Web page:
However, projecting out five years or more, the industry is growing like crazy. Total industry sales this year are expected to be $3.8 billion, up 52% from 2013. By 2018, total sales are expected to grow a whopping fourfold from this year, to more than $16 billion. Of this amount, nearly $11 billion will be services and materials.
Expertise and specialists could be differentiators
As the industry has expanded, it has become apparent that 3D printing isn't something many companies are capable of jumping into. There are a limited number of people who are trained and skilled at utilizing the benefits of 3D printing, and this is a stumbling block for wider-scale adoption. With this in mind, the manufacturers are stepping up their abilities to act as service providers for their customers, providing both production services and design help.
ExOne is a great example. The company operates eight production service centers, and through its ExCast strategy it's moving from just being a fulfillment partner to being involved in the entire product process, from design to testing and manufacture. This approach is being driven by its customers that don't have the in-house resources to fully implement 3D printing, as well as many that could benefit but maybe don't have enough need to invest in bringing it in-house yet.
Many of those customers will grow into bringing production in-house, if their production volumes (read: costs) are high enough. But for customers who may not have the demand, being an expert will allow ExOne to leverage them too.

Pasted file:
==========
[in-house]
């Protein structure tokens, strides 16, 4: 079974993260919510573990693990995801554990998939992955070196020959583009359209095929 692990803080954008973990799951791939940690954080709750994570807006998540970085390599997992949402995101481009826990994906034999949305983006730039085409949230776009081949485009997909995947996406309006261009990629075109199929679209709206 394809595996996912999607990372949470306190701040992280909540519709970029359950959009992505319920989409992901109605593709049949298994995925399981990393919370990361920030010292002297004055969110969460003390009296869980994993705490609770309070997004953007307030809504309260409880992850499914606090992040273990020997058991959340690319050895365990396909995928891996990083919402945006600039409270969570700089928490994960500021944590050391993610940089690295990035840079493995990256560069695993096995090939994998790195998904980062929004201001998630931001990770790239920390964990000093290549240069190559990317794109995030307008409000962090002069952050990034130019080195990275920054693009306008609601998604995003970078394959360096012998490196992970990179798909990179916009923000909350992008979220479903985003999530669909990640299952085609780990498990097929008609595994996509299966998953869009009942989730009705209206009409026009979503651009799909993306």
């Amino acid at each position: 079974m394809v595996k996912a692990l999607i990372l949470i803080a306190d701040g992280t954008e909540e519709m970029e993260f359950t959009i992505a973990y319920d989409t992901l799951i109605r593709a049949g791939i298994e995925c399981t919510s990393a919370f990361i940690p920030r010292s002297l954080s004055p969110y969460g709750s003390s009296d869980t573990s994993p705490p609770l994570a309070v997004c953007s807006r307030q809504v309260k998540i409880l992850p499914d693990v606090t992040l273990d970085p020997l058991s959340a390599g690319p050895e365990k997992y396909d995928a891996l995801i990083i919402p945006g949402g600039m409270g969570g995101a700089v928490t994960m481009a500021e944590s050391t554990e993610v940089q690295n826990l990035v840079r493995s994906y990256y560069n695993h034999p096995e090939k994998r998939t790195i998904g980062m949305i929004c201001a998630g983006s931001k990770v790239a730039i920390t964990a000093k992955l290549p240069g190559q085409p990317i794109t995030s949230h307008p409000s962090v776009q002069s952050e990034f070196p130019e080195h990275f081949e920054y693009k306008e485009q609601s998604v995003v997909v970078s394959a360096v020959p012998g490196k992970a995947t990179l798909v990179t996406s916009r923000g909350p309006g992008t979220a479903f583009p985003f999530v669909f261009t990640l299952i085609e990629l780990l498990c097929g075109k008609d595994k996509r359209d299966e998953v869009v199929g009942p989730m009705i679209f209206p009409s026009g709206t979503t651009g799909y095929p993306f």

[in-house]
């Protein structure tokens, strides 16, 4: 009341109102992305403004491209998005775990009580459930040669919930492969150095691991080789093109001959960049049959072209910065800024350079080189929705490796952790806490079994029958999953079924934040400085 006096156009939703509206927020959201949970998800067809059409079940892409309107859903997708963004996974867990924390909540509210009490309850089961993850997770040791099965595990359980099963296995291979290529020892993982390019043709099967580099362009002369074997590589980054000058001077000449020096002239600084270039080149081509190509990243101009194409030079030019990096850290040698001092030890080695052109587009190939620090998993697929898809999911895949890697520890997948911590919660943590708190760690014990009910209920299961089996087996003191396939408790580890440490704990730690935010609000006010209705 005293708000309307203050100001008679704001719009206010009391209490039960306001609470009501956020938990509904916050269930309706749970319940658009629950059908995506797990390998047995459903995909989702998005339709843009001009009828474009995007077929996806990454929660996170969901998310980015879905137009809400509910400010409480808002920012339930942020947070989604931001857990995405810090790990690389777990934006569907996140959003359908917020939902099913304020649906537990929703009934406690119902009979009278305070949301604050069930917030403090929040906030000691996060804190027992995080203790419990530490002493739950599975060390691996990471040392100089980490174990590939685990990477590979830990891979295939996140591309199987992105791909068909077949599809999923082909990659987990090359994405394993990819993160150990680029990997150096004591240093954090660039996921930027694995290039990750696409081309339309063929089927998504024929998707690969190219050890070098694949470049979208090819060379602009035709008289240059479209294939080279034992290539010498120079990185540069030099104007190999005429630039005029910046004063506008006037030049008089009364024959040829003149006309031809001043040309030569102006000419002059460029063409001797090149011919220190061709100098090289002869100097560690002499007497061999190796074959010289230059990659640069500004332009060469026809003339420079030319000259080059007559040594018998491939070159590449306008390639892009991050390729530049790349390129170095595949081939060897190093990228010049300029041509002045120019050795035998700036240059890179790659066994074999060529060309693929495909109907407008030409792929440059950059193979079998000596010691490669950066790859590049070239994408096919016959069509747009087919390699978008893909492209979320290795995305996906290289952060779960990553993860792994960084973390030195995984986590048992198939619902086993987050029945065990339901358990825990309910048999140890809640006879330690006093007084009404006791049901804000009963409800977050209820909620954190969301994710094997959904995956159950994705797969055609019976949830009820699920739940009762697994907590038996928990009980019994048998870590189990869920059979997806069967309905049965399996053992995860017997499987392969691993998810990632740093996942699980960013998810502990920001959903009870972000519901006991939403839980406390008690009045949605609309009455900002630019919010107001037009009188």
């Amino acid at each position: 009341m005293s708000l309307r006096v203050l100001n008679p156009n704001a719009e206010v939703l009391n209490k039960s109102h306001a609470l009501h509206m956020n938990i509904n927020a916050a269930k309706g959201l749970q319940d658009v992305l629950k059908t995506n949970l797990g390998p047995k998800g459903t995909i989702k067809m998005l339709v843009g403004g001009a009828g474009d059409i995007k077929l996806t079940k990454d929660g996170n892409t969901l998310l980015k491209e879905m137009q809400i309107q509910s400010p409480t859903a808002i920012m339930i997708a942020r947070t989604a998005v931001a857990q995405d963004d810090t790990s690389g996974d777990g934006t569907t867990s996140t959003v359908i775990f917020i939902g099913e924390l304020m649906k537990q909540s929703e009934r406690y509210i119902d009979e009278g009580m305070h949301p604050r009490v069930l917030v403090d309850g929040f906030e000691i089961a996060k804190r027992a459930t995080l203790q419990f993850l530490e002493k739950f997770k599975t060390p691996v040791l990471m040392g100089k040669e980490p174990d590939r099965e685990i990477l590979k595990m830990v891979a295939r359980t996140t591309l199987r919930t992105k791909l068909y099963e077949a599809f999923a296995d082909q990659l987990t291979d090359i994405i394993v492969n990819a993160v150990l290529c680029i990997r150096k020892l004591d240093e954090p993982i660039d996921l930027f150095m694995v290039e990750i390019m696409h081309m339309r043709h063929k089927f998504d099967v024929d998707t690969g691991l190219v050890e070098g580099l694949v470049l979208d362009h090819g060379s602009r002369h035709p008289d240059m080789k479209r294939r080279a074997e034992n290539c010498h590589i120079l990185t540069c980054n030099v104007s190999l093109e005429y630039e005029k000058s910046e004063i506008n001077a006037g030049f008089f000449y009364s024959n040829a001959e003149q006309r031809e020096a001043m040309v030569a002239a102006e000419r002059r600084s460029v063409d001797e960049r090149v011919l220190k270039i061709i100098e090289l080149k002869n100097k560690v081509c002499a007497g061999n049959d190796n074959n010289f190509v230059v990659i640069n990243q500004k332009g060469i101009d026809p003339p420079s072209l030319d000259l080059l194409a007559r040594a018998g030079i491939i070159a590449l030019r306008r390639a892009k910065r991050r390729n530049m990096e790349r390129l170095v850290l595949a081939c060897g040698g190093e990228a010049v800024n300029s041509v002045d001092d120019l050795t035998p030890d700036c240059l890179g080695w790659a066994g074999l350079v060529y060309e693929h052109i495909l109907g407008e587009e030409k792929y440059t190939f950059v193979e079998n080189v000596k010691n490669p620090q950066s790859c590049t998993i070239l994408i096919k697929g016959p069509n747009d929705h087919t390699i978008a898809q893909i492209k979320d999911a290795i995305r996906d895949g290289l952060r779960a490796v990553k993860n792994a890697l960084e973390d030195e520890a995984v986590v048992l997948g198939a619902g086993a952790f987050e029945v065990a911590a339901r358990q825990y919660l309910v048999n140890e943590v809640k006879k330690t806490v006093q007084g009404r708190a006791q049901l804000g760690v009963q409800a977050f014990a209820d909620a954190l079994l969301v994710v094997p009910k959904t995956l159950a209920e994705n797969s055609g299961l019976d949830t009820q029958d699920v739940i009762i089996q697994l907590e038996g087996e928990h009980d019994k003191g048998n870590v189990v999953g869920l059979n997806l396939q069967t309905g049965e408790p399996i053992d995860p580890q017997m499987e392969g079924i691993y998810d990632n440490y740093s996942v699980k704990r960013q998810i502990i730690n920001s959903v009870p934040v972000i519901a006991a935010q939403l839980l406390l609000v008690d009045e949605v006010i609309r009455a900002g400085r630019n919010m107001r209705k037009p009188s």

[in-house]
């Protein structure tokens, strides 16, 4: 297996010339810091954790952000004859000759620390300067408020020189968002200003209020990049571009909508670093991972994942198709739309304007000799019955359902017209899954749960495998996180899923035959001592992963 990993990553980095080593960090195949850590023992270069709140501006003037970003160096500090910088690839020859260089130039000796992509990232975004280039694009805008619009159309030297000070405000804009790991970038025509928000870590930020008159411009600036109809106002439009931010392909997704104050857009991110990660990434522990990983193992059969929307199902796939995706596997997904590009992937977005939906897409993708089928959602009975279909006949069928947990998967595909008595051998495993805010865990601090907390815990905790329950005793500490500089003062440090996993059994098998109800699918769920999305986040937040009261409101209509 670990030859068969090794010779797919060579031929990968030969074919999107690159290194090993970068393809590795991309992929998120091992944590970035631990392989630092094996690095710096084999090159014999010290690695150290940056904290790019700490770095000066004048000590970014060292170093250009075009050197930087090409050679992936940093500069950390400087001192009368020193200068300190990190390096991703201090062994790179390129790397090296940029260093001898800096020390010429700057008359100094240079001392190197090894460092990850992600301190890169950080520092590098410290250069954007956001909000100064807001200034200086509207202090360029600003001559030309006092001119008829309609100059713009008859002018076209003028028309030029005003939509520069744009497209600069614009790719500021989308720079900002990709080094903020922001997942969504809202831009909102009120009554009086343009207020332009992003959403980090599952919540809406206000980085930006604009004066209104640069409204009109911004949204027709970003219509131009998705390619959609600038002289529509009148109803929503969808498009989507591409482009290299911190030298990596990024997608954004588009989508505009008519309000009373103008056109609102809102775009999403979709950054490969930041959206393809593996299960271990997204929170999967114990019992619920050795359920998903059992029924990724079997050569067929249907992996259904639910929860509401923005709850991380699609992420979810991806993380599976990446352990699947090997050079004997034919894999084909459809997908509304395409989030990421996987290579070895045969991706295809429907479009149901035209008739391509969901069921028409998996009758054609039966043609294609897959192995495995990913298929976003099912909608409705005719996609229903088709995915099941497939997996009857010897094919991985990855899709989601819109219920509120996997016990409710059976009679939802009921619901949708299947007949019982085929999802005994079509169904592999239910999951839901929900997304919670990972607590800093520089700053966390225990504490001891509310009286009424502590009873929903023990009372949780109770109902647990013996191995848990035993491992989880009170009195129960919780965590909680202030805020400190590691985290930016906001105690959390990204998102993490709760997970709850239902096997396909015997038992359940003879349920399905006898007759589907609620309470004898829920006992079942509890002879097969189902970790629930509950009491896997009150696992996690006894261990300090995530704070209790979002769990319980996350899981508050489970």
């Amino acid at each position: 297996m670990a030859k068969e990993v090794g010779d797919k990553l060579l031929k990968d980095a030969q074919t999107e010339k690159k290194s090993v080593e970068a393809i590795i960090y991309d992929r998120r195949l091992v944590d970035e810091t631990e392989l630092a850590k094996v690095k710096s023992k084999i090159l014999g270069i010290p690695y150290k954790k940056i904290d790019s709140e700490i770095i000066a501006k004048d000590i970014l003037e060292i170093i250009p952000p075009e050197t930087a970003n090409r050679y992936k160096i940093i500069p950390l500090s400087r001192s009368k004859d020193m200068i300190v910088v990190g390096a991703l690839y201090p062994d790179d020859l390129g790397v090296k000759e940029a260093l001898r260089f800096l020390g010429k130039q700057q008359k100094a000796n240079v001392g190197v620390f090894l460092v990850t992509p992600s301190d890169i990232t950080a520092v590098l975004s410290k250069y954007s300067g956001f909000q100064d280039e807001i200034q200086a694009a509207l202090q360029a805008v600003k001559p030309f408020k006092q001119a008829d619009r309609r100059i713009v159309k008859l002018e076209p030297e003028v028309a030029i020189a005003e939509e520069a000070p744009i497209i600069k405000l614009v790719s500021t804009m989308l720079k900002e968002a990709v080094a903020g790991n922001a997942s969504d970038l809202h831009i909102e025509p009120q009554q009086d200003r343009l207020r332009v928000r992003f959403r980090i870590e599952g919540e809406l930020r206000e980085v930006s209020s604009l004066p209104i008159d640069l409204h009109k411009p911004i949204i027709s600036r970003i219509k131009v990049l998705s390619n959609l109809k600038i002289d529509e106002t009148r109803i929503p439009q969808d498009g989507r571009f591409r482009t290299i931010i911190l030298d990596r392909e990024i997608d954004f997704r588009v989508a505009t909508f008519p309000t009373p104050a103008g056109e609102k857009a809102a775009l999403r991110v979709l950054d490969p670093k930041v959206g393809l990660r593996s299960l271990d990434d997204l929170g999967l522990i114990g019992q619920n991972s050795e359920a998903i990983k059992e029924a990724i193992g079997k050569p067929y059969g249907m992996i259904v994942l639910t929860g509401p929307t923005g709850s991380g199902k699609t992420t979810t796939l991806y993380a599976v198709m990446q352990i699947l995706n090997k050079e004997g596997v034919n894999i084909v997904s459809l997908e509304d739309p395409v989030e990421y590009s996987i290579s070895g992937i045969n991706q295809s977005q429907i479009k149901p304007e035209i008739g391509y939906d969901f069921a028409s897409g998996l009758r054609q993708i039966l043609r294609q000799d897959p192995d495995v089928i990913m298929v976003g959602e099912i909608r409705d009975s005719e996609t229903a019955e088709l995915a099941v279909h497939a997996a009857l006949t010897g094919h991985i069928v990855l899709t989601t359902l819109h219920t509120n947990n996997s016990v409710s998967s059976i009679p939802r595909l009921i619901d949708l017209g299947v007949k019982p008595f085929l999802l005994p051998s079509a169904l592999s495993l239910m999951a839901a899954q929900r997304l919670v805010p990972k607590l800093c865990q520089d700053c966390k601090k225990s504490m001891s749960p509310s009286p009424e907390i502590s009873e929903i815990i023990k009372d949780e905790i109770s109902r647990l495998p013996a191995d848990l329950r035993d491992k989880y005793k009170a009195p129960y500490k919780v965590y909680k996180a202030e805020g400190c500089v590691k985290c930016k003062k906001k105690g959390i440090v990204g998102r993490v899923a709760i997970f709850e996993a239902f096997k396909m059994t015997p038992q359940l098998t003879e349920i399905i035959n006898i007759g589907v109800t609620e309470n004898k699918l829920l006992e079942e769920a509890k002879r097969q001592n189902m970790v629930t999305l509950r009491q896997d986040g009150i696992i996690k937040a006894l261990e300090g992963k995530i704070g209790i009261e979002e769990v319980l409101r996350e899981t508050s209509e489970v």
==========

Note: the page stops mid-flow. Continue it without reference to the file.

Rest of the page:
Stratasys' recent acquisition of GrabCAD is another example of consolidation of resources. GrabCAD is best described as an open forum for engineering and design collaboration. The power of collaboration for a technology like 3D printing, which by its very nature removes conventional restraints for product design, works incredibly well for a platform like GrabCAD. While GrabCAD isn't just a 3D printing design forum, you can bet that Stratasys is looking to leverage the association between itself and GrabCAD in the design community.
Still the first act
Sports analogies and investing get thrown together a lot, so let's go theatrical instead. The first act is all about setting up the story and introducing the characters. Frankly, we are still in that early phase, with these companies doing less annual revenue, combined, than General Electric does in a month.
Of the group, I think the market may have been overly hard on ExOne and 3D Systems this year, though they have had notable stumbles. If 3D Systems' growth strategy pays off -- and I think it will -- and ExOne's advanced metals technology and ExCast strategy pay off like they could, these two could be huge winners. Stratasys has also performed well, and its management seems to be most focused on balancing profits and growth at the same time, while the others are investing more today -- at the short-term cost of profits -- hoping to be positioned better for tomorrow.
Looking for a more diversified investment? Proto Labs is involved in all kinds of manufacturing, not just 3D printing. It might be exactly what you're looking for.
Jason Hall owns shares of 3D Systems, Apple, ExOne, and Stratasys, and options for ExOne. The Motley Fool recommends 3D Systems, Apple, ExOne, Proto Labs, and Stratasys and owns shares of 3D Systems, Apple, ExOne, General Electric, Proto Labs, and Stratasys. Try any of our Foolish newsletter services free for 30 days. We Fools don't all hold the same opinions, but we all believe that considering a diverse range of insights makes us better investors. The Motley Fool has a disclosure policy.